It couldn’t last. The big major labels demanded a royalty to play their videos in 1984, threatening withdrawal of their products, and they eventually got it.

The first few hours of MTV’s launch day is a fascinating watch, showing how rooted in the 1970s it was when it started out, featuring REO Speedwagon, Stevie Nicks, Carly Simon, Gerry Rafferty, Todd Rundgren, The Buggles, Lynyrd Skynyrd (and TWO videos each of Pat Benatar, Split Enz and Rod Stewart!) and showing the dearth of decent contemporary videos.

The gauntlet had been laid down and it didn’t take long for some very creative people to pick it up.

Next time: the videos that made MTV during its first five years on the air.

Further reading: ‘The Speed Of Sound’ by Thomas Dolby

‘I Want My MTV’ by Craig Marks and Rob Tannenbaum

 

1980s ‘Classics’ I Don’t Need To Hear Again (AKA The Bland Files)

Noel Coward famously noted the strange potency of ‘cheap’ music.

There was certainly a lot of cheap, potent music around in the 1980s.

But as the nostalgia industry has grown, so has the dossier of seemingly ‘untouchable’ ’80s pop songs, tracks that are staples of daytime radio but, to many ears, lack distinctive grooves, beguiling melodies or interesting hooks.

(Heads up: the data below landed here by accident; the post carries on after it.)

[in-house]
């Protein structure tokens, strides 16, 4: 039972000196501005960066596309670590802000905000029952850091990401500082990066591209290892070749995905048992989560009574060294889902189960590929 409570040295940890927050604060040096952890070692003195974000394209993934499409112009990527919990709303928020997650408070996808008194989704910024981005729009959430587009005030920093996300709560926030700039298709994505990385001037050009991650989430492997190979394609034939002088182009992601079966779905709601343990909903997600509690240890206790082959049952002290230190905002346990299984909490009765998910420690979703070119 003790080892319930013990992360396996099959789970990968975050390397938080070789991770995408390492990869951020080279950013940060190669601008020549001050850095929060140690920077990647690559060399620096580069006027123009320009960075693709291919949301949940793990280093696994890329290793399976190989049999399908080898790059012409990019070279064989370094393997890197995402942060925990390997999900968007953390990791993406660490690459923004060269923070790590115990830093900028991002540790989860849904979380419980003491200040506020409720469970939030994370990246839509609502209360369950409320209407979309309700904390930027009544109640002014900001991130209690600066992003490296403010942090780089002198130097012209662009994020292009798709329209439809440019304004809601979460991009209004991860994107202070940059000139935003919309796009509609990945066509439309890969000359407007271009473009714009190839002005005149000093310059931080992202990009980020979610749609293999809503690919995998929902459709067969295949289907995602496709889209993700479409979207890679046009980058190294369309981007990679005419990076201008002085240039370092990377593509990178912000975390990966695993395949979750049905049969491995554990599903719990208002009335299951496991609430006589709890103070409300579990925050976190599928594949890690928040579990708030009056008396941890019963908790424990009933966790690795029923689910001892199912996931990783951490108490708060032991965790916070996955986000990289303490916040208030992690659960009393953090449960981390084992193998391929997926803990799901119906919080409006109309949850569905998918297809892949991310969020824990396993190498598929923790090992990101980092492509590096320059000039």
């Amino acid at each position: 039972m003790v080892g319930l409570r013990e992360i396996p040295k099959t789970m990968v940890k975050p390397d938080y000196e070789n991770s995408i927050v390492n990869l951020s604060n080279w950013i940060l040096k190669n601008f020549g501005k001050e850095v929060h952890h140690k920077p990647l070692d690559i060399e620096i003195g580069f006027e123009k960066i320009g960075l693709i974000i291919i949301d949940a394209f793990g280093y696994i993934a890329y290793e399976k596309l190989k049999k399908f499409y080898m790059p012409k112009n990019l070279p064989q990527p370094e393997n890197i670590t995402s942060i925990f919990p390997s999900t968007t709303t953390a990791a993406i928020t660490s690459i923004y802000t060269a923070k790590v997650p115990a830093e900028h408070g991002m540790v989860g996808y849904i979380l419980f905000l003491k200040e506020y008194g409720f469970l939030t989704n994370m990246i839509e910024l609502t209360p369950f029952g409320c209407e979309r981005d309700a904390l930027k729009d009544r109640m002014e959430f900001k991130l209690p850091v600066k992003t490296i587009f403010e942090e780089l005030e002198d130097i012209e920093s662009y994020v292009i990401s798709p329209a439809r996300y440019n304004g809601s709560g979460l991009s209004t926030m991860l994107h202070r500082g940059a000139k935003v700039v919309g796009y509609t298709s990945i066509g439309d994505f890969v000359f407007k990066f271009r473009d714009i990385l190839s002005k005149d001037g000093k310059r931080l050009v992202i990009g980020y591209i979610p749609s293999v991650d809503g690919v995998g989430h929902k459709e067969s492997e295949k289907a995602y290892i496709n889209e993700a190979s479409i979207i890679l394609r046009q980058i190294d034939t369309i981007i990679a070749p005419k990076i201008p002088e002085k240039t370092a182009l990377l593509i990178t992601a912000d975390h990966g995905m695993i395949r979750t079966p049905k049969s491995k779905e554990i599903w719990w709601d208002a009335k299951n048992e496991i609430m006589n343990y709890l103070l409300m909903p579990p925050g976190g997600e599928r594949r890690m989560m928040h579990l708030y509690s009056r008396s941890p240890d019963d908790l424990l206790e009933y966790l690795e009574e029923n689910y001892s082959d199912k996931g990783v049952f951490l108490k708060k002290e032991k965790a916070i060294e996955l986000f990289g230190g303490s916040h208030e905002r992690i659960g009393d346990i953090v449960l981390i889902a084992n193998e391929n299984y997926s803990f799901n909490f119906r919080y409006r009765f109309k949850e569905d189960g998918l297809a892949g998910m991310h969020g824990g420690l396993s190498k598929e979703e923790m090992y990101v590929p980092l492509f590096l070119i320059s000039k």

If you were being cruel, you might say it’s music for people who don’t really like music. And, weirdly, it mostly comes from established, experienced campaigners who have a lot of other strings to their bow. But we only ever seem to hear one or two of their songs.

Here are those overplayed tracks that always have me reaching for the ‘off’ switch but have retained a weird grip on radio programmers for over 30 years. We consign them to Room 101, here and now, never to be heard again…